Posted on 17 December 2010.
A heating oil shortage in the United Kingdom reportedly has the government considering a rationing plan to get families through the winter.
Severe winter storms and inflated prices have been hitting U.K. heating oil users hard in recent weeks. An estimated 660,000 households, schools, hospitals, and other buildings without access to gas supplies are looking at a three- to four-week waiting period before they receive more fuel.
U.K. energy minister Charles Hendry said the situation could become “very serious indeed” if the fierce winter weather continues, SkyNews reported Friday.
Labour Member of Parliament Tom Watson went so far as to describe the situation as “an oil supply crisis.”
But despite reports that Mr. Hendry met with the oil supply industry to discuss the possibility of rationing, ministers say there are no plans to implement heating oil restrictions.
SkyNews quoted the Department of Energy and Climate Change as saying: “We are categorically not planning to introduce rationing of oil. Not now. Not in the near future. It’s not on the cards.”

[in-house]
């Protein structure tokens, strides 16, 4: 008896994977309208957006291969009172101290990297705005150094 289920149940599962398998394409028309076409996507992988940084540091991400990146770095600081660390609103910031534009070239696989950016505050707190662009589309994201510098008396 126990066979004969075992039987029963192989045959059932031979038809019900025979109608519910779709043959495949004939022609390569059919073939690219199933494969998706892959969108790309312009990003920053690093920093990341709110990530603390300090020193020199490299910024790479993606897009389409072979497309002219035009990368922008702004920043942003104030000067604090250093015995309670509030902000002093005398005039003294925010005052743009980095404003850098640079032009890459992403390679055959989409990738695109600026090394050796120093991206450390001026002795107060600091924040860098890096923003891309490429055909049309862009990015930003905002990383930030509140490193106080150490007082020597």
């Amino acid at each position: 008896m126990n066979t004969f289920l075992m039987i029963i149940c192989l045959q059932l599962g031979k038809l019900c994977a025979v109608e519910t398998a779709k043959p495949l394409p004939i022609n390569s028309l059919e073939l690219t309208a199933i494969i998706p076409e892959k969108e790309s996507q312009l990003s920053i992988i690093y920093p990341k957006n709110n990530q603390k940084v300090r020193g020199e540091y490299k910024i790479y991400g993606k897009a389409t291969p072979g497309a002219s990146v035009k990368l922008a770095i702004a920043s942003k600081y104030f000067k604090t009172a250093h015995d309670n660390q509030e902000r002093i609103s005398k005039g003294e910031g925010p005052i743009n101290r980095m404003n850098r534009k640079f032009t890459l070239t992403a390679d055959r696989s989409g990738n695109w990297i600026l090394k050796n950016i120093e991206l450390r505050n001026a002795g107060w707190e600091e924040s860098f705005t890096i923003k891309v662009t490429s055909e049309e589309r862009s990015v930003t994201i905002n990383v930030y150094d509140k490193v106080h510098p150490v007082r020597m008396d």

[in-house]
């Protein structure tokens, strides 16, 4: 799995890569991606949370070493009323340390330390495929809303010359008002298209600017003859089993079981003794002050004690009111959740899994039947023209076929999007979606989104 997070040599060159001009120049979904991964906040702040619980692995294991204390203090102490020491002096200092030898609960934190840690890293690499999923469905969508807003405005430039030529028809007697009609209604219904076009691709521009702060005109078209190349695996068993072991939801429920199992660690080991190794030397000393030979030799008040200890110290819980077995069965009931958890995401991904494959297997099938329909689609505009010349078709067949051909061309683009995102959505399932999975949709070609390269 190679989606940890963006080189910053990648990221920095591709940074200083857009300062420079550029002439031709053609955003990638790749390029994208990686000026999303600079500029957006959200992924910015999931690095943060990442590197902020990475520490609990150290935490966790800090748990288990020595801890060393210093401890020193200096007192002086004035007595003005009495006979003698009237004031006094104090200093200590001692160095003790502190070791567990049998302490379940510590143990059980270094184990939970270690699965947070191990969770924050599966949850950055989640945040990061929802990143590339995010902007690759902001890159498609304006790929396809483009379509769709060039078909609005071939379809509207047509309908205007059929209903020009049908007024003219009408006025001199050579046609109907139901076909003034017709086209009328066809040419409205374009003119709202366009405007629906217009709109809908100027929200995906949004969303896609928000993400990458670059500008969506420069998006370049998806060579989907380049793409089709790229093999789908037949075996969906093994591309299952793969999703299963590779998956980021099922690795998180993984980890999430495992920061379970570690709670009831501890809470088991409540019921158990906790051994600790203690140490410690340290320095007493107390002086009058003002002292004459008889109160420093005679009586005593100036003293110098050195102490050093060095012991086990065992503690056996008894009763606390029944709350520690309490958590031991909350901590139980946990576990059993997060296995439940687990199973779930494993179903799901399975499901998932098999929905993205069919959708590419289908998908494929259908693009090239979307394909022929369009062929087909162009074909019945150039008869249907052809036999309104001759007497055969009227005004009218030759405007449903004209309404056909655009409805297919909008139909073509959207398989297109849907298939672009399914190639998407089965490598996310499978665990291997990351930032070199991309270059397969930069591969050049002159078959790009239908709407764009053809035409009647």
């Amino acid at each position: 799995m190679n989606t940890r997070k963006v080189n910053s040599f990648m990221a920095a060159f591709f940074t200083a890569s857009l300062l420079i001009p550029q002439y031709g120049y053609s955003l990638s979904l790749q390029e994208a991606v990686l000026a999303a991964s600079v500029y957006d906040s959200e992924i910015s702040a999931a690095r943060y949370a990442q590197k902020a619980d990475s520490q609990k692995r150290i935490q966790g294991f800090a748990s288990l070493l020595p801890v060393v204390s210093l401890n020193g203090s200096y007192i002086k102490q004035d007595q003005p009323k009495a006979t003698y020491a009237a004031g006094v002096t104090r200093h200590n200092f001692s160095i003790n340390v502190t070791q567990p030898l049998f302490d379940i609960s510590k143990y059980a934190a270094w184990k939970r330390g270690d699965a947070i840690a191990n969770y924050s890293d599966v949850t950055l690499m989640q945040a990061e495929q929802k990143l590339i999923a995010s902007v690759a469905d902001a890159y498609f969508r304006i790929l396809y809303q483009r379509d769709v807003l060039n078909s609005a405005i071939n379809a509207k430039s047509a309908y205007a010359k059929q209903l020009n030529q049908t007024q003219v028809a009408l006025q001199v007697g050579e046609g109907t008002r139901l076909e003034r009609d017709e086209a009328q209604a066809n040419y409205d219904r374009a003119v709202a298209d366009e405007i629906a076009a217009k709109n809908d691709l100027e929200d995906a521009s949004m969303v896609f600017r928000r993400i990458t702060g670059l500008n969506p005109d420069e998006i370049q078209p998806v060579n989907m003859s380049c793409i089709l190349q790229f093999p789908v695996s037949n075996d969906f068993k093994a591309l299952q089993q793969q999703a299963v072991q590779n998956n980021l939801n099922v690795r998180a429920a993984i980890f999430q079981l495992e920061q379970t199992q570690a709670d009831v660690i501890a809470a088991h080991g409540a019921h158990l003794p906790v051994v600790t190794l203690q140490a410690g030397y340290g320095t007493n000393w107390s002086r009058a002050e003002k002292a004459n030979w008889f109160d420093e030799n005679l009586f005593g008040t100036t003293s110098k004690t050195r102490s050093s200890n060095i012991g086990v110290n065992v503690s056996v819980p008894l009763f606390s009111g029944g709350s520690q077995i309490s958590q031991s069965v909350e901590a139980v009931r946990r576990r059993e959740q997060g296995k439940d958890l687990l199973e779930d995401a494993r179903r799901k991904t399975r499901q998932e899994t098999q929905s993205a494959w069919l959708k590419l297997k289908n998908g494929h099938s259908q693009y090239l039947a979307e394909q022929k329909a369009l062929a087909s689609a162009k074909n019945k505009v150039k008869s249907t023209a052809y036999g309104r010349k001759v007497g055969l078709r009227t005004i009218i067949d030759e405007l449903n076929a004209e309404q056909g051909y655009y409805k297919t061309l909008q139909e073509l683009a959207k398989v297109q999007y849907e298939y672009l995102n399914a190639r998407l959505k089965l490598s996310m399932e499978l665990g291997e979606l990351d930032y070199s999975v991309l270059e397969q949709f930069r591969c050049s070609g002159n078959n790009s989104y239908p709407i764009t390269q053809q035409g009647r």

Still, while members of Parliament didn’t use the word “rationing,” some observers believe that the subtext was there.
After all, on Thursday Energy Secretary Chris Huhne said the government was “attempting to ensure that people don’t have too much so there is enough to go around.”
On Friday the government announced its plans to relax laws for delivery drivers, giving them an extra hour to transport the much-needed oil to homeowners and businesses.
Meanwhile, oil prices edged up Friday on the New York Mercantile Exchange as the Republican-backed tax cut package made its way to President Barack Obama’s desk.
Investors hope that the bill, which seeks to prolong Bush-era tax cuts and extend jobless benefits, will stimulate the economy and raise consumer demand for oil.
Benchmark oil for January delivery was up 34 cents to $88.04 a barrel in midday trading, The Associated Press reported.
Heating oil rose 0.82 cent to $2.4845 a gallon, gasoline futures rose 2.65 cents at $2.3308 a gallon, and natural gas added 1 cent at $4.058 per 1,000 cubic feet, AP said.
The tax breaks implemented during George W. Bush’s presidency have a Jan. 1 expiration date, and the new measure would extend the cuts an additional two years. The bill would also enact a break in Social Security taxes and prolong a series of business tax cuts in an effort to promote investment.